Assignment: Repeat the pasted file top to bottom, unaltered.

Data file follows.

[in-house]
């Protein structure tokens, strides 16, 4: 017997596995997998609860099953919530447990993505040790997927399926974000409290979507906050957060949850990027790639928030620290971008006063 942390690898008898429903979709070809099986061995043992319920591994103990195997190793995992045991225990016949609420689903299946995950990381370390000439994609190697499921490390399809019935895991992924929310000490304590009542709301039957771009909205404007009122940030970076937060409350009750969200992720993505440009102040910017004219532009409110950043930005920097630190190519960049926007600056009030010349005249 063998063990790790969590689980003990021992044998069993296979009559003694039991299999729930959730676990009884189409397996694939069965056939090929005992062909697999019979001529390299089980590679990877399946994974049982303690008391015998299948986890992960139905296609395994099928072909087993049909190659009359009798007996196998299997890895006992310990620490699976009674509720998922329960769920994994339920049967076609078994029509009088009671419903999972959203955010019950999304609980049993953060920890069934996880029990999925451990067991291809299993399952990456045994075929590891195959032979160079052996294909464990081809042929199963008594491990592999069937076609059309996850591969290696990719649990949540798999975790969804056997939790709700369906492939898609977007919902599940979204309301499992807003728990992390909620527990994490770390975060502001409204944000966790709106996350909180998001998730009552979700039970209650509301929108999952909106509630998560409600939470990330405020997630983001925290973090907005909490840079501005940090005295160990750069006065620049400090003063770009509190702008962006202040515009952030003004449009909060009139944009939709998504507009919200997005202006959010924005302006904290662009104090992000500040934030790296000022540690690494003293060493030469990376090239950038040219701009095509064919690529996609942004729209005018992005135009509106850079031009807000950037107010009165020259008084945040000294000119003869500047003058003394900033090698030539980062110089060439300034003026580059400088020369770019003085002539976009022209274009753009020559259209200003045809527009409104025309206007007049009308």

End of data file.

[in-house]
């Protein structure tokens, strides 16, 4: 017997596995997998609860099953919530447990993505040790997927399926974000409290979507906050957060949850990027790639928030620290971008006063 942390690898008898429903979709070809099986061995043992319920591994103990195997190793995992045991225990016949609420689903299946995950990381370390000439994609190697499921490390399809019935895991992924929310000490304590009542709301039957771009909205404007009122940030970076937060409350009750969200992720993505440009102040910017004219532009409110950043930005920097630190190519960049926007600056009030010349005249 063998063990790790969590689980003990021992044998069993296979009559003694039991299999729930959730676990009884189409397996694939069965056939090929005992062909697999019979001529390299089980590679990877399946994974049982303690008391015998299948986890992960139905296609395994099928072909087993049909190659009359009798007996196998299997890895006992310990620490699976009674509720998922329960769920994994339920049967076609078994029509009088009671419903999972959203955010019950999304609980049993953060920890069934996880029990999925451990067991291809299993399952990456045994075929590891195959032979160079052996294909464990081809042929199963008594491990592999069937076609059309996850591969290696990719649990949540798999975790969804056997939790709700369906492939898609977007919902599940979204309301499992807003728990992390909620527990994490770390975060502001409204944000966790709106996350909180998001998730009552979700039970209650509301929108999952909106509630998560409600939470990330405020997630983001925290973090907005909490840079501005940090005295160990750069006065620049400090003063770009509190702008962006202040515009952030003004449009909060009139944009939709998504507009919200997005202006959010924005302006904290662009104090992000500040934030790296000022540690690494003293060493030469990376090239950038040219701009095509064919690529996609942004729209005018992005135009509106850079031009807000950037107010009165020259008084945040000294000119003869500047003058003394900033090698030539980062110089060439300034003026580059400088020369770019003085002539976009022209274009753009020559259209200003045809527009409104025309206007007049009308």